Also This Week
- After the Trumpcare failure, the White House is turning its attention to tax reform. There are reports the administration may introduce infrastructure spending bills at the same time.
- Trump’s approval ratings dropped after the health care bill’s collapse. A Politico/Morning Consult poll put the rating at 46 percent, a low for that poll. Gallup, which has been less favorable to Trump, saw him dropping to 36 percent.
- Trump’s son-in-law Jared Kushner is set to head the new White House Office of American Innovation, with a mandate to make government run more like a business. And daughter Ivanka Trump, who is married to Kushner, will become an (unpaid) government employee with the title assistant to the president.
- The Times of London reported Trump handed German Chancellor Angela Merkel an invoice for $374 billion for the country’s debt to NATO. Both U.S. and German officials denied the report.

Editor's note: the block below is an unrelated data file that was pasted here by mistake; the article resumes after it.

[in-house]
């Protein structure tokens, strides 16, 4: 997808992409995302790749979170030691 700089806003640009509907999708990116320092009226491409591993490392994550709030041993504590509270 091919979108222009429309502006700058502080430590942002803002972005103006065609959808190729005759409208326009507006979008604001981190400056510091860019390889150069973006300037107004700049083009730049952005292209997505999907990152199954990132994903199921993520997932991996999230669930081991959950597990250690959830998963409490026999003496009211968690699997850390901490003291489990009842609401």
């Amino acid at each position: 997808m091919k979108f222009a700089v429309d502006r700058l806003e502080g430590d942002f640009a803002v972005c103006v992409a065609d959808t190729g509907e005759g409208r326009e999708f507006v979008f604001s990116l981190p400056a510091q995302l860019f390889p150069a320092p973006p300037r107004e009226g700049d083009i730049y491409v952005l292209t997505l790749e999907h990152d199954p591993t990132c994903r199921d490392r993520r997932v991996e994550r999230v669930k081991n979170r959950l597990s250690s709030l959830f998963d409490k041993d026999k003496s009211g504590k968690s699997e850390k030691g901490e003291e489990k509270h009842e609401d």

- Senate Democrats are considering filibustering Supreme Court nominee Neil Gorsuch—and Republicans may invoke a “nuclear option” that would allow them to confirm Gorsuch with a simple majority vote.
What to Read
In the New York Times Magazine, Robert Draper wonders whether Trump will be able to move forward with other legislative priorities after the embarrassing defeat on health care:
“You get about nine months to do the big things,” Kevin McCarthy, the House majority leader, told me at the beginning of the year. Nine months seemed like a long time then, the calendar spacious and the legislative deal-making possibilities plentiful. But more than two of those months are gone already—and the path to future wins, as Trump foresaw in his meeting with the Freedom Caucus, is now more complicated. When he took office, Trump relished the prospect of becoming a new kind of deal maker in the White House. By the time I spoke with him in early March, however, he already seemed to be taking stock of the limits to his powers.
Republicans have always been good about coming up with excuses to support one of their own in the White House, but it will be interesting to see how the Russian connection plays out, writes Michael Tomasky in the New York Review of Books: